Catherine Panter-Brick, professor of anthropology, health, and global affairs, and Director of the Program on Conflict, Resilience, and Health at the MacMillan Center is the co-editor of the newly released book, Medical Humanitarianism: Ethnographies of Practice (2015) along with Sharon Abramowitz.
The volume includes 12 essays that fold back the curtains on the individual experiences, institutional practices, and cultural forces that shape humanitarian practice.
“What happens when humanitarian intentions collide with the realities of humanitarian action? The editors present 12 engaging and provocative ethnographies of humanitarian practice, that invite immersion, deep reflection, and call for constructive dialogue between scholarship and humanitarian practice,” writes Unni Karunakara, Jackson Institute Senior Fellow and former international president of Médecins Sans Frontières / Doctors Without Borders.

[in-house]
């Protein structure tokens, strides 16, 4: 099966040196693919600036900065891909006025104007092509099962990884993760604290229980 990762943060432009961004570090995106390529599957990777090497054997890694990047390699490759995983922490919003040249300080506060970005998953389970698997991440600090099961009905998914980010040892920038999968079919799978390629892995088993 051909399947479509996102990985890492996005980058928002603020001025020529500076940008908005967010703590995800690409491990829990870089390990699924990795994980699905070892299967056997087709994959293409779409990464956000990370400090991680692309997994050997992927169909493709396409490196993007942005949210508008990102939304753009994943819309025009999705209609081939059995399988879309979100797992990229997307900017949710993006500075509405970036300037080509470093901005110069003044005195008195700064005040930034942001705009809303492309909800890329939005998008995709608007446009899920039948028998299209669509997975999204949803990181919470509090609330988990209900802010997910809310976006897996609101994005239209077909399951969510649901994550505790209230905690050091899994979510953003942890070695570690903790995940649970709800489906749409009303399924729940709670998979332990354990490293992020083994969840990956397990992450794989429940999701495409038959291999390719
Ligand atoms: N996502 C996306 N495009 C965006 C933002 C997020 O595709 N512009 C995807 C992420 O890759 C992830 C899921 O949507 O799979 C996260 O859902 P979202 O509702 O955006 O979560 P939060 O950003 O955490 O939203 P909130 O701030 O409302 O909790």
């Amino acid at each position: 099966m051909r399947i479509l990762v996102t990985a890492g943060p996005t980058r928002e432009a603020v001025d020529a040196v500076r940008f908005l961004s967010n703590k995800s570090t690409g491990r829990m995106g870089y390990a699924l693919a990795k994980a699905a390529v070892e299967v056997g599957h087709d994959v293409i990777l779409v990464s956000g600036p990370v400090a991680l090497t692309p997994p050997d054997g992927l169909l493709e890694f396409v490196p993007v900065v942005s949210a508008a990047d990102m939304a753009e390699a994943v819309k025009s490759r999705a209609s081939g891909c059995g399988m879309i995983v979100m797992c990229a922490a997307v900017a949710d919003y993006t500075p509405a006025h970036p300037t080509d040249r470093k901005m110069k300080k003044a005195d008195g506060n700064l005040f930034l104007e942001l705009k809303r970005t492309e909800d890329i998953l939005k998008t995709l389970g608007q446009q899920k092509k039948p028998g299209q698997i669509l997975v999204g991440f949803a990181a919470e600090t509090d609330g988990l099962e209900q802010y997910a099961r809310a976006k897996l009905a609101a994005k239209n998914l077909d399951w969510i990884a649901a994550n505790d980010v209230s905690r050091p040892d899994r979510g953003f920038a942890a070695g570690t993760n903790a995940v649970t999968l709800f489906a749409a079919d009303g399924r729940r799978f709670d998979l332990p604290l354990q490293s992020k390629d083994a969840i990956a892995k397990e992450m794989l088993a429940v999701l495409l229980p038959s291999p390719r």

Contributors offer vivid and often dramatic insights into the experiences of local humanitarian workers in the Afghan-Pakistan border areas, national doctors coping with influxes of foreign humanitarian volunteers in Haiti, military doctors working for the British Army in Iraq and Afghanistan, and human rights-oriented volunteers within the Israeli medical bureaucracy. They analyze our contested understanding of lethal violence in Darfur, food crises responses in Niger, humanitarian knowledge in Ugandan IDP camps, and humanitarian departures in Liberia. They depict the local dynamics of healthcare delivery work to alleviate human suffering in Somali areas of Ethiopia, the emergency metaphors of global health campaigns from Ghana to war-torn Sudan, the fraught negotiations of humanitarians with strong state institutions in Indonesia, and the ambiguous character of research ethics espoused by missions in Sierra Leone.